Absurd trade-off

The reported compromise over the Aadhaar scheme between the Union home ministry and the Unique Identification Authority of India (UIDAI) may have ended the turf war between an agency  which has major support within the government and an arm of the government, but may not answer all the questions raised by the scheme and the controversy over it.

The compromise involves only a territorial division of jurisdiction but the home ministry’s reservations about the scheme were more basic. The finance ministry also had objected to some aspects of the UIDAI scheme. A parliamentary committee had rejected the enabling legislation for the UIADAI on legal and ethical grounds and questioned the feasibility and purpose of the project. It had commented that the scheme was built on ‘’untested, unreliable technology and several assumptions’’.

According to the compromise, the UIDAI will enroll 40 crore people in 16 states under the Aadhaar scheme. The home ministry’s National Population Register will collect its own data through the Registrar-General of India in the remaining states. So, why there should be two identification projects in the country? The home ministry seems to be still unsure of the security and credibility of the data collected by the UIDAI.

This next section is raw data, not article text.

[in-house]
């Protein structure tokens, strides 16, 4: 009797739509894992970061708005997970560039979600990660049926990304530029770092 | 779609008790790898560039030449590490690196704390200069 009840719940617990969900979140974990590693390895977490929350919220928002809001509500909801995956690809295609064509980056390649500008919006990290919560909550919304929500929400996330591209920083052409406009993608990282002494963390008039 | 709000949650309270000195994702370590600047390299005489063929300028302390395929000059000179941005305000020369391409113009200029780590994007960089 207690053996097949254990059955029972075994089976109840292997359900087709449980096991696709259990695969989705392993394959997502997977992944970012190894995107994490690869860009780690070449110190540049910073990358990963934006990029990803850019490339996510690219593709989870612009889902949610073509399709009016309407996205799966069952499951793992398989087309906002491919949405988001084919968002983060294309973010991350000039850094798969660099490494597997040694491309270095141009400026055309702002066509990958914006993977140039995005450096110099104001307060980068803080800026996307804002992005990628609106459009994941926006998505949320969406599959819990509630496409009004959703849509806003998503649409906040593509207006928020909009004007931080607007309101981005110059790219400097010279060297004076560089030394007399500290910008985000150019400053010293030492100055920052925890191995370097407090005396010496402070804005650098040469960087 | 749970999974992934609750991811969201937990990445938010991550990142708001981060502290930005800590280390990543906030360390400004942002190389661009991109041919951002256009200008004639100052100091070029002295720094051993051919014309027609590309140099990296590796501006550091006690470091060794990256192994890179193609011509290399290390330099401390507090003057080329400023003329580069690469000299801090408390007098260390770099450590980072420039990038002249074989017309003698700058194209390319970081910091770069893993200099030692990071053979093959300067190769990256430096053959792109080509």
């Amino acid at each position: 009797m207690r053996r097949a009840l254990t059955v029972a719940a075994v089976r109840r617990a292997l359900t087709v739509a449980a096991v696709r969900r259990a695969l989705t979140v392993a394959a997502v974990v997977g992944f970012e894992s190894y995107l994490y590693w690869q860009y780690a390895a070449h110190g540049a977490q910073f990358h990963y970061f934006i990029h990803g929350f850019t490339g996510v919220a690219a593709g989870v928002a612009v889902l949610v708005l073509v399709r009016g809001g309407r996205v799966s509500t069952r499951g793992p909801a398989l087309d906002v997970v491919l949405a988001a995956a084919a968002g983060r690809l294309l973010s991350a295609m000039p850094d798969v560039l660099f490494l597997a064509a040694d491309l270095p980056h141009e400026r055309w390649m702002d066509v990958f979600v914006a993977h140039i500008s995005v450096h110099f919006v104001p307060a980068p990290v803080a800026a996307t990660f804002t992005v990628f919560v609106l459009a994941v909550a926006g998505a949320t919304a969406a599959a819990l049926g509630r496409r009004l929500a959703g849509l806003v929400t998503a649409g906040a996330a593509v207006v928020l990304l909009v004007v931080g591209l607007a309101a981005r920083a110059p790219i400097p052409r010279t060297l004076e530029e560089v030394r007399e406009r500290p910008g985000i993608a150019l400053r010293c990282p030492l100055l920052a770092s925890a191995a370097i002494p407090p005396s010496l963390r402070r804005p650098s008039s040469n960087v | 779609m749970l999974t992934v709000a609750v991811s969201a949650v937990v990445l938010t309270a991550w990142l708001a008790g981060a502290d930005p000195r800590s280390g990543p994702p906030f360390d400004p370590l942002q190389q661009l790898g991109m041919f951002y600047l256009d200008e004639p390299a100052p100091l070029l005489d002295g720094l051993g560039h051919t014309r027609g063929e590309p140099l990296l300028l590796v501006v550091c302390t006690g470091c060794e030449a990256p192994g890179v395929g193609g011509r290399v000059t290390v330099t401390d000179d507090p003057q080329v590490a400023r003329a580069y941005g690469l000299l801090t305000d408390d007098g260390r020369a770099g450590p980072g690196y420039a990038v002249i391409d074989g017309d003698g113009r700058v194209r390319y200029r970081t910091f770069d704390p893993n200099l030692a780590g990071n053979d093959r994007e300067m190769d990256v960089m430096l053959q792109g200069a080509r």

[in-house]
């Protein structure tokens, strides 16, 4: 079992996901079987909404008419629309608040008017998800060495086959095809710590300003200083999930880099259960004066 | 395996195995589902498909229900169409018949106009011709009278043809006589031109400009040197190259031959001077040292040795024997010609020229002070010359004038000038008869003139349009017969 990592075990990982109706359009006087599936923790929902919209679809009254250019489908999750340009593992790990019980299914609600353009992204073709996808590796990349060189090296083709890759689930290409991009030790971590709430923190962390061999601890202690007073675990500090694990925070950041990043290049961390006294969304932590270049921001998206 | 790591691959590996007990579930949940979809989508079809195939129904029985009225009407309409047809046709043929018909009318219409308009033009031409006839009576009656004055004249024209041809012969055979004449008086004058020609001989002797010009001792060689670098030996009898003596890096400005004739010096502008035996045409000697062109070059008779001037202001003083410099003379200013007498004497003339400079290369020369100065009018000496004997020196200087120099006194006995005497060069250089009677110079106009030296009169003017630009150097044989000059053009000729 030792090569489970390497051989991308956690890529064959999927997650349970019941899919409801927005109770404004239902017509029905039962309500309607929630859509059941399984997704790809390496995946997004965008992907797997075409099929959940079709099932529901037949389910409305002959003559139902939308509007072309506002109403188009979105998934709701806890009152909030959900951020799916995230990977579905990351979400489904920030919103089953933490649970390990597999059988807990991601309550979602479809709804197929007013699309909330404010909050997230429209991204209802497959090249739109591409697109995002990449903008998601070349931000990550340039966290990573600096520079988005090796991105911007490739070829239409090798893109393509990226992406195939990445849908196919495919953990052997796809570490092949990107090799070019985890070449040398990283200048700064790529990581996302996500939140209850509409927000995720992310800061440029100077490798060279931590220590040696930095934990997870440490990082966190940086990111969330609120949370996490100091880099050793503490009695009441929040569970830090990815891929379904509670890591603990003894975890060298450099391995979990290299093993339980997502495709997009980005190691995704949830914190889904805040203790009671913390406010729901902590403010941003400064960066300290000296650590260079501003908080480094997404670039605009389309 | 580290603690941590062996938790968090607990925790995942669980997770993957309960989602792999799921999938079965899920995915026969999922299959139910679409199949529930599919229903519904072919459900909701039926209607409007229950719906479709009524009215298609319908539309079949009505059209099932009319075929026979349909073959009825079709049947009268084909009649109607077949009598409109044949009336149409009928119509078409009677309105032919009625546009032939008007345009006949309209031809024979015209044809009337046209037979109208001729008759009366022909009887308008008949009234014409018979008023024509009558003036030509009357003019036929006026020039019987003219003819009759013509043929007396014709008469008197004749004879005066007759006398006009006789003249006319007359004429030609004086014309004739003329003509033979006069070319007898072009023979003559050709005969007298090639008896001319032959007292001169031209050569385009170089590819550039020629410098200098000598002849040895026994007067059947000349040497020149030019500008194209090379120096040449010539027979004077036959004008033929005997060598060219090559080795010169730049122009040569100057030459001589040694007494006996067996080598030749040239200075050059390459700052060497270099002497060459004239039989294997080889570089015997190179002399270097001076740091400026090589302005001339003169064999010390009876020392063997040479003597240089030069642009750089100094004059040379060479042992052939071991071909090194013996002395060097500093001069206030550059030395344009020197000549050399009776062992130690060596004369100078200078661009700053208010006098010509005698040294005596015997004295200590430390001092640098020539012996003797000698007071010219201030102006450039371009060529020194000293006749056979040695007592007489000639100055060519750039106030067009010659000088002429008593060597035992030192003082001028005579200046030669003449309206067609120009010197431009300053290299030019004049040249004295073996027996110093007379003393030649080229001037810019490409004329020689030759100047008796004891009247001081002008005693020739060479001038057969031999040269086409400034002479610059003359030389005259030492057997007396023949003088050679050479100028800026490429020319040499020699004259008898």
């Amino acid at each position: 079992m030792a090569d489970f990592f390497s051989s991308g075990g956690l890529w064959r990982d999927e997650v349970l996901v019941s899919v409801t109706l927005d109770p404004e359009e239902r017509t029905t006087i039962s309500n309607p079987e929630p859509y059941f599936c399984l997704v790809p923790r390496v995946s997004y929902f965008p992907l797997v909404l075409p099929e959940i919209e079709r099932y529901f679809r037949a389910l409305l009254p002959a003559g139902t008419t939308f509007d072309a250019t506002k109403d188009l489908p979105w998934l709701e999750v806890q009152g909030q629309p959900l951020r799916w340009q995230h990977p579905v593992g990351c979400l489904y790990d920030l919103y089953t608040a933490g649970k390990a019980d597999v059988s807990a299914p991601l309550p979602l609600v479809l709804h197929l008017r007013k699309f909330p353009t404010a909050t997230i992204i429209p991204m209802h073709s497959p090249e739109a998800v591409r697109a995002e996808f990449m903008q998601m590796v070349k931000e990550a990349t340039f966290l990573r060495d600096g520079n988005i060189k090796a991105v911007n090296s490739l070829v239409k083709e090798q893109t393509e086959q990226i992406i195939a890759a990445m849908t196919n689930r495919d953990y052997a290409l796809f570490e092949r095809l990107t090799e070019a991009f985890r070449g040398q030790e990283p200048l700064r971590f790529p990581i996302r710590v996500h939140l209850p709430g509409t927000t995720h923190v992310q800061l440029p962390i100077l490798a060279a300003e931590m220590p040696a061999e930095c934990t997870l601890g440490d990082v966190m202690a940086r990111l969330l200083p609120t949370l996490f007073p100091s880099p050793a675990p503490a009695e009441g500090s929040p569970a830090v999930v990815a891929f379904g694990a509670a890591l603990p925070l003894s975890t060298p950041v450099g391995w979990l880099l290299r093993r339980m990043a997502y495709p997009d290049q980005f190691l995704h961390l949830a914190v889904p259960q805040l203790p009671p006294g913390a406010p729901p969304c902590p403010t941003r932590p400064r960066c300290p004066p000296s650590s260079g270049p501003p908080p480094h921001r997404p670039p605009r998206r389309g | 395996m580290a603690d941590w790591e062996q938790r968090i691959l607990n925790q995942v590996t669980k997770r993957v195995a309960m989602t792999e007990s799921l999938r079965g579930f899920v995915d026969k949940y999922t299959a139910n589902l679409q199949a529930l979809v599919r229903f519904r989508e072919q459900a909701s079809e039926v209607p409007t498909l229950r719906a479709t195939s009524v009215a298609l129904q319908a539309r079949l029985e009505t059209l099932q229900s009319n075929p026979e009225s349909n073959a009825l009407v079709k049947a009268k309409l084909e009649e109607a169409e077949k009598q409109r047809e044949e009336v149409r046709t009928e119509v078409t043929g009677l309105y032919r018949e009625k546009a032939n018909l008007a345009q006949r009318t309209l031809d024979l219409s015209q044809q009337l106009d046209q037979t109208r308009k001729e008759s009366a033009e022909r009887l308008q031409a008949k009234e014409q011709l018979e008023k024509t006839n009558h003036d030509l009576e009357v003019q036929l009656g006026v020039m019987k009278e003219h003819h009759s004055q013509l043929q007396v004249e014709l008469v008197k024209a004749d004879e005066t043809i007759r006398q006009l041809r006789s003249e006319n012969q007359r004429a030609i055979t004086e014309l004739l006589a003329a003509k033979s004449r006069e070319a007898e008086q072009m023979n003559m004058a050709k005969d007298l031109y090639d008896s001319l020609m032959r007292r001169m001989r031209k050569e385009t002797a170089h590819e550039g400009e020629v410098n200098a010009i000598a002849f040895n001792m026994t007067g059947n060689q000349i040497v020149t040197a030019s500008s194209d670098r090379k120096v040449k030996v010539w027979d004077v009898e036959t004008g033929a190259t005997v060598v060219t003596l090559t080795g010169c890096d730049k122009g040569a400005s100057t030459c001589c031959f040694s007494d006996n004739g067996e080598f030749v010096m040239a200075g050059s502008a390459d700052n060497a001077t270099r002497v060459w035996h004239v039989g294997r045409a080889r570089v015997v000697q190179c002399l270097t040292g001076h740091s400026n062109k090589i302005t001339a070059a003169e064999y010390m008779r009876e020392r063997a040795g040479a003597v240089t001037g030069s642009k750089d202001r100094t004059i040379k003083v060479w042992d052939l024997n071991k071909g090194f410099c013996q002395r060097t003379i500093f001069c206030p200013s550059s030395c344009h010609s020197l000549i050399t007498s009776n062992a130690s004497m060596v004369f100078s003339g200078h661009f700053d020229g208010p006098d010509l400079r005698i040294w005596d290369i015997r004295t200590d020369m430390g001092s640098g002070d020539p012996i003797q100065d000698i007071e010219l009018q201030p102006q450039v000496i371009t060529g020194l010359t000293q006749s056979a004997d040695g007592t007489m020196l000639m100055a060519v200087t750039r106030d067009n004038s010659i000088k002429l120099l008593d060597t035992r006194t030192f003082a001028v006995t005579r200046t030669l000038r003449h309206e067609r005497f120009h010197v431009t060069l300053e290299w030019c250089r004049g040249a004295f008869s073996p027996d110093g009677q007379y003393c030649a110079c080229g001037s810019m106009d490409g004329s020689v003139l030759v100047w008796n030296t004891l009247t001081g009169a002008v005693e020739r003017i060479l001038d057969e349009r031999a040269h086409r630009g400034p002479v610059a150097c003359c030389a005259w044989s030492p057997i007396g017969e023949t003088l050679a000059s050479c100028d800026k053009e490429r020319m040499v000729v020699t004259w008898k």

Home minister P Chidambaram had written to the prime minister about the ministry’s concerns in this respect. That the ministry continues to be skeptical is clear from the fact that the UIDAI has to convince it within two months that the Aadhaar data collection meets the NPR’s standards and requirements. UIDAI chairman Nandan Nilekani has also said that the strategy of the project will be reviewed and its processes may be changed. The home ministry’s doubts about the UIADAI data are also clear from Chidambaram’s statement that the NPR data will prevail in case of discrepancies between the two.

Then why should there be two schemes running parallel to each other? If UIDAI is a voluntary scheme and NPR mandatory, as stated, would not those who opt out of the former in some states have to go in for the mandatory identification project?  Will the NPR find out those who are left out of UIDAI and go to them in states where it does not undertake identification work? A UID number is good if the data is secure, its collection is efficient and the privacy of the individual is respected.   It is too early to claim that the compromise has resolved all these issues.

Liked the story?

  • 0

    Happy
  • 0

    Amused
  • 0

    Sad
  • 0

    Frustrated
  • 0

    Angry